Daube is one of the great winter meals in New Orleans, though it sits high on the list of endangered or lost dishes – those rarely cooked by the young folks or fading from the menus of neighborhood restaurants. Yet it remains a wonderful example of how French and Italian cooking merge in this food mecca, be it in restaurants or at home.
In its classic French form, daube (pronounced dohb) is a beef roast that is larded or stuffed with salt pork slivers and cooked in broth and wine until tender. But the home-style, what’s-for-dinner daube can be as simple as a beef roast cooked in red gravy until falling apart and served with spaghetti. What a way to feed a family! Daube becomes daube glace with the addition of gelatin. This is classy party fare when sliced thin and served with crackers, a hoity-toity cousin to hogshead cheese.
On two trips to Sicily last year to visit a daughter who was living there, I was never so aware of this Italian island’s hold on the lifestyle of New Orleans. Towns and streets named Messina, Lentini, Ragusa, Sclafani. Markets selling cucuzzas, cardoons and fava beans. Breaded veal and red gravies on menus. No surprise, considering that south Louisiana’s huge Italian population descended almost exclusively from Sicilians drawn to a crop-friendly climate and an abundance of seafood. New Orleans and its surrounding areas provided the fodder for farms, groceries and restaurants, allowing immigrants to support themselves and start businesses, a far cry from the lack of opportunity in big-city ghettos, where many others landed. Here, their industrious pursuit of the land and its produce gave the Italians long-lasting influence, particularly in the area of food-related businesses as well as home cooking. To this day, most neighborhood restaurants in Greater New Orleans specialize in Italian and seafood dishes.
For daube, also called beef daube and Italian daube, the marriage of French and Italian begins with the French style of braising beef with red wine, vegetables and herbs. And this is where you stop if daube glace is your final goal, adding gelatin and chilling it for the exquisite buffet. The Italian forces come in with the red gravy, known elsewhere as spaghetti sauce, with or without a roux base, and pasta. Some recipes call for cooking the daube in wine and stock and preparing the red gravy separately. For simplicity in today’s rushed lifestyle, it is mandatory for most cooks to put it all together in one big pot. A good name for the resulting hearty dish is simply Creole daube.
While red sauces command a prominent position in southern Italian cooking, they were at one time put on the back burner by restaurants touting northern Italian cuisine, which included white or butter sauces. Regions north, such as Emilia-Romagna and Tuscany, were known as the epicenter for gourmet cooking and for the production of balsamic vinegar, Parmesan cheese, prosciutto, olive oil and artisan breads. In truth, fresh and light fare is everywhere in Italy, with sauces (sometimes uncooked) made from fresh vegetables and herbs. Any tomato sauce, including that for beef daube, can be made with fresh tomatoes – best when in season. Tomatoes should be used when red-ripe.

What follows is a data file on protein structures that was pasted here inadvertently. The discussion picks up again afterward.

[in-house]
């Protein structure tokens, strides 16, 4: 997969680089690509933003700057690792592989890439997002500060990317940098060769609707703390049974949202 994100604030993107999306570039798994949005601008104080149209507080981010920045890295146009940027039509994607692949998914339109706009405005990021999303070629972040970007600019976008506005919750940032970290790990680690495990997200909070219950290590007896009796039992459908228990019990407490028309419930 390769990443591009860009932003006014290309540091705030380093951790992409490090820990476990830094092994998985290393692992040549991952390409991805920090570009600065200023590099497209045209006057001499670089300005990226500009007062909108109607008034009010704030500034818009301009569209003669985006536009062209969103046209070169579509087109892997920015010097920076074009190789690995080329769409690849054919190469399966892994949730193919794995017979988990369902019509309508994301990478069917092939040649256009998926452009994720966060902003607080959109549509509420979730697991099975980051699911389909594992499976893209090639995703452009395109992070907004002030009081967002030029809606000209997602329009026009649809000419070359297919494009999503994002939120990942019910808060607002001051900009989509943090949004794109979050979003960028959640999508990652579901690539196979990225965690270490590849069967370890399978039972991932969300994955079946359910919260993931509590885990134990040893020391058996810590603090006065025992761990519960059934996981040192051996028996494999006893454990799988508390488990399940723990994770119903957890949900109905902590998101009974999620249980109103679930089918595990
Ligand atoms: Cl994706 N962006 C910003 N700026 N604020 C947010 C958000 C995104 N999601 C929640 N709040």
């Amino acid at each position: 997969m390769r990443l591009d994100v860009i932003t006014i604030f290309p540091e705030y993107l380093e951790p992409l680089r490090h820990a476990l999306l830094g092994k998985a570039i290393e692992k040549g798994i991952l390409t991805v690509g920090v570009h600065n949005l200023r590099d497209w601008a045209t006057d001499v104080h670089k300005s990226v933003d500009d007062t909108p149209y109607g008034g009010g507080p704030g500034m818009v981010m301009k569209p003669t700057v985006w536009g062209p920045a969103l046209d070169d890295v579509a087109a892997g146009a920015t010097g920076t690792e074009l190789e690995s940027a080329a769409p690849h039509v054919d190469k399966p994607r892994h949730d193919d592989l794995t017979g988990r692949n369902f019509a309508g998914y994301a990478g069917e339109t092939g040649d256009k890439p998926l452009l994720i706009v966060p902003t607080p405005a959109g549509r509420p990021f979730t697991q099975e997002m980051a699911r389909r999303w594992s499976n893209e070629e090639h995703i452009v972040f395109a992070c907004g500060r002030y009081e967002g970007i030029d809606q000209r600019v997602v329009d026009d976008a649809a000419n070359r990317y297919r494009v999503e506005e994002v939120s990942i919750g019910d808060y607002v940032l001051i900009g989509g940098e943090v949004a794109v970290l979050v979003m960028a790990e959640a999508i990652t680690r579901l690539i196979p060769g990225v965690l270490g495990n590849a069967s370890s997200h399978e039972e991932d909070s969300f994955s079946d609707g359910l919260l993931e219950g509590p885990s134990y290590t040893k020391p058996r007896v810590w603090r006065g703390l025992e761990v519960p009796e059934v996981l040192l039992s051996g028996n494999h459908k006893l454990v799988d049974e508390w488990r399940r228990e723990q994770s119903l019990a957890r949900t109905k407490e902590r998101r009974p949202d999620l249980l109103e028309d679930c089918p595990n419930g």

Various cuts of beef suit daube, including the rump, round, shoulder or chuck. Instead of larding, a no-no in contemporary cooking, a stuffing of garlic proves equally flavorful. Old Creole recipes used lard for the braising, too, but olive oil substitutes healthfully and tastefully. Don’t be offput by the long slow-cooking process. The dish can simmer on the stove with little attention while you catch up on rest and relaxation.
1 3-pound rump roast
5 cloves garlic, 2 slivered and 3 minced
2 tablespoons olive oil
1 large onion, chopped
1 bell pepper, chopped
2 ribs celery, chopped
1 6-ounce can tomato paste
1 8-ounce can tomato sauce
1 cup red wine
1 14-ounce can beef broth
1 tablespoon Italian seasoning
1/4 to 1/2 teaspoon cayenne to taste
Pinch of sugar
2 tablespoons finely chopped fresh
With a sharp knife or ice pick, punch holes in the roast about 2 inches apart and stuff with slivers of garlic. Rub roast generously with salt, pepper and Creole seasoning. Heat oil in a heavy pot or Dutch oven and brown roast well on all sides over medium-high heat. When browned, take roast out of pot and set aside.
In the same oil, sauté onion, bell pepper and celery over medium heat until soft, about 10 minutes, stirring occasionally. Add minced garlic and cook for 5 more minutes. Add tomato paste and cook, stirring frequently, until it almost begins to brown, about 10 minutes. Add tomato sauce and cook over medium heat, stirring occasionally, for 5 more minutes. Add wine, beef broth, Italian seasoning, cayenne, salt if needed and sugar and stir well. Return roast to pot, fat side up, turn fire to low, cover and simmer for 4 hours or until roast is very tender. Stir well every hour and turn roast over halfway through cooking. Sprinkle with parsley and serve with spaghetti. Serves 6.
Shortcut: Instead of making the red gravy, you can substitute your favorite spaghetti sauce. In this case, leave out the tomato paste, tomato sauce, onion, bell pepper, celery and minced garlic, and add a 26-ounce jar of prepared sauce when you add the wine and broth. Prepared sauce may be slightly thinner and can be reduced by uncovering the pot for the last half hour of cooking. •
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